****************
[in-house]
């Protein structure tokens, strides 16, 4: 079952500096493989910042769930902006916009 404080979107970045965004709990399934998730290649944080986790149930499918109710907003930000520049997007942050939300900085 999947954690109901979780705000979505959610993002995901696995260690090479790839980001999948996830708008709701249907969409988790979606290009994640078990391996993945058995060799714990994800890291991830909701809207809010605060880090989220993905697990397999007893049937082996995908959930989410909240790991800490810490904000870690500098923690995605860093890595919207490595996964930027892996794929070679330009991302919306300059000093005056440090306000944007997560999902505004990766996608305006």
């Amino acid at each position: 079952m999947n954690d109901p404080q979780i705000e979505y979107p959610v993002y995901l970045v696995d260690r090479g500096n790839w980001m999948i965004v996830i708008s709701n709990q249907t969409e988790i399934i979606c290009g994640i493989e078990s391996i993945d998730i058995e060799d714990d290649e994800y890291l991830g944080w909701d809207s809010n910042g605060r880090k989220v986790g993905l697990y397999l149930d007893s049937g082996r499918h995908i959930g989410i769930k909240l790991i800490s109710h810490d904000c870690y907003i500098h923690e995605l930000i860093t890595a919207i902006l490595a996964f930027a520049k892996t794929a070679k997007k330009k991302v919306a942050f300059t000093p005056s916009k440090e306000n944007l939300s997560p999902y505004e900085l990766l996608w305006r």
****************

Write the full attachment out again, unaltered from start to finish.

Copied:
[in-house]
């Protein structure tokens, strides 16, 4: 079952500096493989910042769930902006916009 404080979107970045965004709990399934998730290649944080986790149930499918109710907003930000520049997007942050939300900085 999947954690109901979780705000979505959610993002995901696995260690090479790839980001999948996830708008709701249907969409988790979606290009994640078990391996993945058995060799714990994800890291991830909701809207809010605060880090989220993905697990397999007893049937082996995908959930989410909240790991800490810490904000870690500098923690995605860093890595919207490595996964930027892996794929070679330009991302919306300059000093005056440090306000944007997560999902505004990766996608305006």
């Amino acid at each position: 079952m999947n954690d109901p404080q979780i705000e979505y979107p959610v993002y995901l970045v696995d260690r090479g500096n790839w980001m999948i965004v996830i708008s709701n709990q249907t969409e988790i399934i979606c290009g994640i493989e078990s391996i993945d998730i058995e060799d714990d290649e994800y890291l991830g944080w909701d809207s809010n910042g605060r880090k989220v986790g993905l697990y397999l149930d007893s049937g082996r499918h995908i959930g989410i769930k909240l790991i800490s109710h810490d904000c870690y907003i500098h923690e995605l930000i860093t890595a919207i902006l490595a996964f930027a520049k892996t794929a070679k997007k330009k991302v919306a942050f300059t000093p005056s916009k440090e306000n944007l939300s997560p999902y505004e900085l990766l996608w305006r």